4. Draw pictures of the characters, setting, and scenes in your story. This might make them more real as well as giving you more ideas for what to do next. It might also cause new appreciation for writing because you might soon realize you stink at art, therefore you’ll want to get back to your story as soon as possible.
5. Take two complete days off and do things you don’t normally do. Watch cartoons and eat gummy bears, take pies to shut-ins, or enter a ping-pong tournament.
6. Listen to some music, but try to match the music with the kind of writing you are working on. For example, if it’s a mystery, pick something dark and worrisome with lots of organ music and cymbal crashing. if you are working on a peaceful scene, listen to something like “Flora Featherly’s Greatest Oboe Hits,” or something with a lot of flutes. If it’s a romance, find an orchestral piece loaded with violins written in the nineteenth century. But if you are a writing crime detective drama, plug into a few tunes from the Goth-rock band “Shrapnel,” in particular anything on their latest CD, “Scream Bloody Murder”. Not only will it put you in the mood for blood, guts and gore but also it will likely keep you up nights out of fear–thus giving you more time to write!
Besides clues to help you determine the pattern or genre of a reading selection, there are clues to help you figure out the meaning of specific words that are unfamiliar to you. Here are the five most common:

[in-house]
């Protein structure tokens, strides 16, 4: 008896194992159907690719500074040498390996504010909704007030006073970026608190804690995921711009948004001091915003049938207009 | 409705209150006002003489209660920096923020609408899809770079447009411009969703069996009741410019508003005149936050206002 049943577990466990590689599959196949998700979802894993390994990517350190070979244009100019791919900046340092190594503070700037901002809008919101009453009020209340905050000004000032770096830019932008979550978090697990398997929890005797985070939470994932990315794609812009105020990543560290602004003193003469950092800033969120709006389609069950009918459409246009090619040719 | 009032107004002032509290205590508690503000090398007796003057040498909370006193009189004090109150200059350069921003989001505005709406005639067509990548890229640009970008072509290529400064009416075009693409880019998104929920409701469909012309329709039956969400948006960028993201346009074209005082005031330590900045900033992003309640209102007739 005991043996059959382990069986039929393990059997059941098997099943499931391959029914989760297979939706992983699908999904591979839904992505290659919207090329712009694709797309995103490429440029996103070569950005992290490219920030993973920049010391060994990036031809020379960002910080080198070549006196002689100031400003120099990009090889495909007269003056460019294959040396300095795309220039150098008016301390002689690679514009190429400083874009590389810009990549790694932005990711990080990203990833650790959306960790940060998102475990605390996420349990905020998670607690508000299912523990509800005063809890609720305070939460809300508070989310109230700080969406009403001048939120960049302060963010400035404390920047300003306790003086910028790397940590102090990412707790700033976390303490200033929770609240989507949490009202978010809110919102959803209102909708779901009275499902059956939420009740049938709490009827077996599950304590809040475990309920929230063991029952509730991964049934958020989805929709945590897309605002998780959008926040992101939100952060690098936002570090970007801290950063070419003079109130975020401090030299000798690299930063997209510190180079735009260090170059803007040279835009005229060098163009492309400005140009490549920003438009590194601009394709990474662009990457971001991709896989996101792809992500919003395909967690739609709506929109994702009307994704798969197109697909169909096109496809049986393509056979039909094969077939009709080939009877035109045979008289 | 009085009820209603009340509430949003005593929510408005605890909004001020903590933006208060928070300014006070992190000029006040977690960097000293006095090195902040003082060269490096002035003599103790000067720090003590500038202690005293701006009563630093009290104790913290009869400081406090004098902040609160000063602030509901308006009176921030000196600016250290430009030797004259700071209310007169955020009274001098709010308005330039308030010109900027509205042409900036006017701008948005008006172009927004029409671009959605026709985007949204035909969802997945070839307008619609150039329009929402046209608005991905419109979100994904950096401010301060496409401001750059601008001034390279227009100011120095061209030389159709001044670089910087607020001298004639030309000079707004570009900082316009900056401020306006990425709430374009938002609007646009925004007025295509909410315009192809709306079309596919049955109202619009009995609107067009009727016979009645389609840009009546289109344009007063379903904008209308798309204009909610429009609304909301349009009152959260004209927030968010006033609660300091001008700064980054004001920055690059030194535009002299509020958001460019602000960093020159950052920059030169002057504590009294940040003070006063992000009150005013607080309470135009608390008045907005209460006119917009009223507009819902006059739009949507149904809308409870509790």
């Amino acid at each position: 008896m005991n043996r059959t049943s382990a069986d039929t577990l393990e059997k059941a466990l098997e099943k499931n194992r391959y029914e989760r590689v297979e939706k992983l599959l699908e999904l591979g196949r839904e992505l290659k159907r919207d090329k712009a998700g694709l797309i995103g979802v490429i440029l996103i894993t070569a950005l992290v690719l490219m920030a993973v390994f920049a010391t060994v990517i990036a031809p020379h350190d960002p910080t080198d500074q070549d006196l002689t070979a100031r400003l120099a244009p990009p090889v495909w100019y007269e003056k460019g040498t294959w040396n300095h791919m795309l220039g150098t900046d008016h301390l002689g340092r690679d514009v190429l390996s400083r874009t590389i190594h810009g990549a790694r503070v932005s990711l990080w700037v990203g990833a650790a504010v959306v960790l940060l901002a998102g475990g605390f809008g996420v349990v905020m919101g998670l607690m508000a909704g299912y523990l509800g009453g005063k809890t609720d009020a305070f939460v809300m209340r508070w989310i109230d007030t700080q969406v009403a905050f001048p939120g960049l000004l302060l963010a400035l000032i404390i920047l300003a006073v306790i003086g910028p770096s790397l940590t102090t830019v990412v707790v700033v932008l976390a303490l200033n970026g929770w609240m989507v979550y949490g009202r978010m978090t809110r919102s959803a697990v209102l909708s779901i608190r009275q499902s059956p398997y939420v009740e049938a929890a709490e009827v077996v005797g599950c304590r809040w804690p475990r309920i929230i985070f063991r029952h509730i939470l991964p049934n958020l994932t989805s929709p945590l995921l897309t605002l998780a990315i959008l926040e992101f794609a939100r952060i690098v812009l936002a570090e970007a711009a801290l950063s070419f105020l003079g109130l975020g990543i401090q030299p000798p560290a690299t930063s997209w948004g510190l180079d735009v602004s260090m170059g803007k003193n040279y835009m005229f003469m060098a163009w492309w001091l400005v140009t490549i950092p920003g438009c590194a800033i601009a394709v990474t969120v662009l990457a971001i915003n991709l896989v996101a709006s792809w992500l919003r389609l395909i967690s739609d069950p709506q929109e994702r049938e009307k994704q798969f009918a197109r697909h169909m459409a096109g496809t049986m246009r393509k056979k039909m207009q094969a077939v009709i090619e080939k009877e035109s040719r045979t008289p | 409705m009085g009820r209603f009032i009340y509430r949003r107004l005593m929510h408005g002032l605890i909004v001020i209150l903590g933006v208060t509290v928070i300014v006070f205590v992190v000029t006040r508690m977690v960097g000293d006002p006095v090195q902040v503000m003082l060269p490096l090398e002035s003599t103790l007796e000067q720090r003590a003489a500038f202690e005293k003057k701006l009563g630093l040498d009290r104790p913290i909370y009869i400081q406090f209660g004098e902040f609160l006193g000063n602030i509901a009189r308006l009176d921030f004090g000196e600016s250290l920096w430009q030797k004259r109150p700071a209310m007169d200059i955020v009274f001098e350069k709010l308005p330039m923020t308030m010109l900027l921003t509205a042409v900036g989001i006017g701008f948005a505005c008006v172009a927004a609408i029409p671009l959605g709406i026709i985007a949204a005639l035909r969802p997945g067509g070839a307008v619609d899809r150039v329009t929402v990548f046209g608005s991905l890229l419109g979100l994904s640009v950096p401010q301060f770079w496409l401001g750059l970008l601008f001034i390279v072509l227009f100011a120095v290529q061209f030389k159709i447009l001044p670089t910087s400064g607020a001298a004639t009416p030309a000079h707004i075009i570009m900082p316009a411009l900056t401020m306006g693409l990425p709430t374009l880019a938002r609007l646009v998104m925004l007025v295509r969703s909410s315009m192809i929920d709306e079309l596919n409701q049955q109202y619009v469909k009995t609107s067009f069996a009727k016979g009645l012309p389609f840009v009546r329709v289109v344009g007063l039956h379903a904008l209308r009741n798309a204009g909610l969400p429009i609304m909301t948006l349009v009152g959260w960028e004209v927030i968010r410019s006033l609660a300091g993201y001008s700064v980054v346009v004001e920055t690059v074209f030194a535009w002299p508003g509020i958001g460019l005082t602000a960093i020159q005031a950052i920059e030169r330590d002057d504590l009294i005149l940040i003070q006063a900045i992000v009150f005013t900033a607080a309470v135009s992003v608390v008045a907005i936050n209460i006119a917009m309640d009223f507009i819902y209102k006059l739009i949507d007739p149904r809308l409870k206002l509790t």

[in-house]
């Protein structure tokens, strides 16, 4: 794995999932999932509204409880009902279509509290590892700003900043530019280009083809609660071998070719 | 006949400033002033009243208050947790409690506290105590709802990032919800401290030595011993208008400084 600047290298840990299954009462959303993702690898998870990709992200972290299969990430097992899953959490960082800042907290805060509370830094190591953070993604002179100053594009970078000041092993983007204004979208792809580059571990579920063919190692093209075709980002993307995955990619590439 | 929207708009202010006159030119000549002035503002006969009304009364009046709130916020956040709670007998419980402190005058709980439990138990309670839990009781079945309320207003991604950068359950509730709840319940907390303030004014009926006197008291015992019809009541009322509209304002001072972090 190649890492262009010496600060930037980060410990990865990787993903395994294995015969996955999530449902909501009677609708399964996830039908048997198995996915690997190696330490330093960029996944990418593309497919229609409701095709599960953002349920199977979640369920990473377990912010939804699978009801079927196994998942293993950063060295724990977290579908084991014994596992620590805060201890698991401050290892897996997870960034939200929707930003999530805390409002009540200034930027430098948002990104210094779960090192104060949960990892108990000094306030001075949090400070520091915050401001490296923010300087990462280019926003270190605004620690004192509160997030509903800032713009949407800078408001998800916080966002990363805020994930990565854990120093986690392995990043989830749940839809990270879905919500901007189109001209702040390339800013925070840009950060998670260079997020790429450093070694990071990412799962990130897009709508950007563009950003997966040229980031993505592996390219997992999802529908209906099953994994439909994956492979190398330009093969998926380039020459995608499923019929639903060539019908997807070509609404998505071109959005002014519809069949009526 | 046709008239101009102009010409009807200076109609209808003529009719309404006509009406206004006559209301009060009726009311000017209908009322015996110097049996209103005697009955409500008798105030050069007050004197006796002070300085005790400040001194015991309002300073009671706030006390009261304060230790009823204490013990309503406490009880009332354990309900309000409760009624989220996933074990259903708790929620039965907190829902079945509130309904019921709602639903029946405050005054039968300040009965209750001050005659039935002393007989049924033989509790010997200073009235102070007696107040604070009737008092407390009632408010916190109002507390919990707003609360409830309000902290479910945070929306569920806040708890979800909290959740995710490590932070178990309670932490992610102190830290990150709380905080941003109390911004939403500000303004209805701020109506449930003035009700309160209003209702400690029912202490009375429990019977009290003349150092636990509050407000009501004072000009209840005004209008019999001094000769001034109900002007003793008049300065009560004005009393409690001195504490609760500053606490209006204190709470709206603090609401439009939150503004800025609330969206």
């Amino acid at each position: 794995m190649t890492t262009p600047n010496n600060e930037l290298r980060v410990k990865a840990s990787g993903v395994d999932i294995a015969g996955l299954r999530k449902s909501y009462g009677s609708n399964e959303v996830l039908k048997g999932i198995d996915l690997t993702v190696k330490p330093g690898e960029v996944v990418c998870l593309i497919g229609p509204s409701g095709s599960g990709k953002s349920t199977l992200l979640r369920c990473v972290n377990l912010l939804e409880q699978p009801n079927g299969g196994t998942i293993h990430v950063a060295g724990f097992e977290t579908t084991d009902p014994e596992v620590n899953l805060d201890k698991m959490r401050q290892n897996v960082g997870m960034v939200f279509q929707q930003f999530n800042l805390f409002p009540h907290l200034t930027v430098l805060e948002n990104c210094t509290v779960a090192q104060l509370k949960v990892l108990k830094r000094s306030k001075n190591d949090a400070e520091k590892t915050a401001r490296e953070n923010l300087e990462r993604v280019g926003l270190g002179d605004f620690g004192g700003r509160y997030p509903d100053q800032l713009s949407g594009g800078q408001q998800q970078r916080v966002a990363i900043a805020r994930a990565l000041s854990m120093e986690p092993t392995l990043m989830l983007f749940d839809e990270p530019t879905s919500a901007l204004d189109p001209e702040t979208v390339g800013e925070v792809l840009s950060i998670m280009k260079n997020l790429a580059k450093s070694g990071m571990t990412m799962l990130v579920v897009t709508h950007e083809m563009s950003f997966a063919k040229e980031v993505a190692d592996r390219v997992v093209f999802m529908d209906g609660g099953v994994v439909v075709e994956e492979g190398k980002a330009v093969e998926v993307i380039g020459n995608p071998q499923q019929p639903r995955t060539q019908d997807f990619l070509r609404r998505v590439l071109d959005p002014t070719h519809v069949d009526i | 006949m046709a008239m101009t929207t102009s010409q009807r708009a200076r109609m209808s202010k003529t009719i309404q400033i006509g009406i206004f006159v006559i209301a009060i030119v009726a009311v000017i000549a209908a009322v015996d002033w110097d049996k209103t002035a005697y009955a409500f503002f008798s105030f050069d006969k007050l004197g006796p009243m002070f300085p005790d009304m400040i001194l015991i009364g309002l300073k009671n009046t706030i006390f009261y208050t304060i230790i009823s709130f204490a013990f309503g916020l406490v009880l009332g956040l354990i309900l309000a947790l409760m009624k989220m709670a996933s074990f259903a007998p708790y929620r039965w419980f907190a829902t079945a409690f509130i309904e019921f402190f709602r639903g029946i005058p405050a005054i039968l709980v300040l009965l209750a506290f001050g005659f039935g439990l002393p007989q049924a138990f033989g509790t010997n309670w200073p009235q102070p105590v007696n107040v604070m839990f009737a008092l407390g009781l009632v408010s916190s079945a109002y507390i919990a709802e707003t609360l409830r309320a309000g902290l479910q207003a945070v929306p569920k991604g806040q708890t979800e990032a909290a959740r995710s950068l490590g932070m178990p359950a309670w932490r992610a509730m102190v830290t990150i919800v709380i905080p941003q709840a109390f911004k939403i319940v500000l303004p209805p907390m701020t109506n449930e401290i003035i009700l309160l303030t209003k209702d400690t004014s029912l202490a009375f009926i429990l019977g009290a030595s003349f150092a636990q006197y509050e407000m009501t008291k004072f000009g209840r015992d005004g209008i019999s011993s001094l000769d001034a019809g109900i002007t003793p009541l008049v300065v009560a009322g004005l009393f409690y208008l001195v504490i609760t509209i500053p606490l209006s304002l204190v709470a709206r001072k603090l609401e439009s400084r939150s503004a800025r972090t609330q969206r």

1. Definition/Explanation Clues: sometimes the meaning of a word or phrase is given right after its use.
Example: Taxidermy, the art of preparing, stuffing, and mounting the skins of animals (especially vertebrates) for display or for other sources of study, is popular among museum curators.
2. Restatement/Synonym Clues: sometimes a word is presented in a simpler way.
Example: Stuffing dead animals has been a dream of Stedman Nimblebody, author of Taxidermy Through the Ages, ever since his pet snake died when Steddie was six years old. He still misses Mr. Scaly Face.
3. Contrast/Antonym Clues: sometimes the meaning of a word is clarified by presenting a word or phrase opposite of its meaning.
Example: Little Steddie wanted to visit the Taxidermy Museum but the rest of the family preferred a trip to the Zoo to see live animals.
4. Inference/General Context Clues: sometimes the meaning of a word or phrase is in the surrounding sentences, or must be inferred or implied by the general meaning of a selection.
Example: When Steddie finally got the chance to visit the Taxidermy Museum, he was very excited. He even found a stuffed snake that looked exactly like Mr. Scaly Face! “Just think,” he exclaimed to his parents, “If Mr. Scaly Face was stuffed, I could still tease the cat and the dog with him!”
5. Punctuation: the correct use of punctuation helps a reader get the meaning of a term, phrase, or thought. Likewise, incorrectly placed or missing punctuation sometimes gives an entirely different and incorrect meaning across.
Missing punctuation: Is it time to eat Grandma?
Corrected: Is it time to eat, Grandma?
UNIT 3, EXERCISE 3.2
There are many examples online of punctuation errors in signs that change the meaning. Create a chart such as the one below for 5 of the signs that you really like.
WHAT THE SIGN SAYS WHAT THE SIGN REALLY MEANS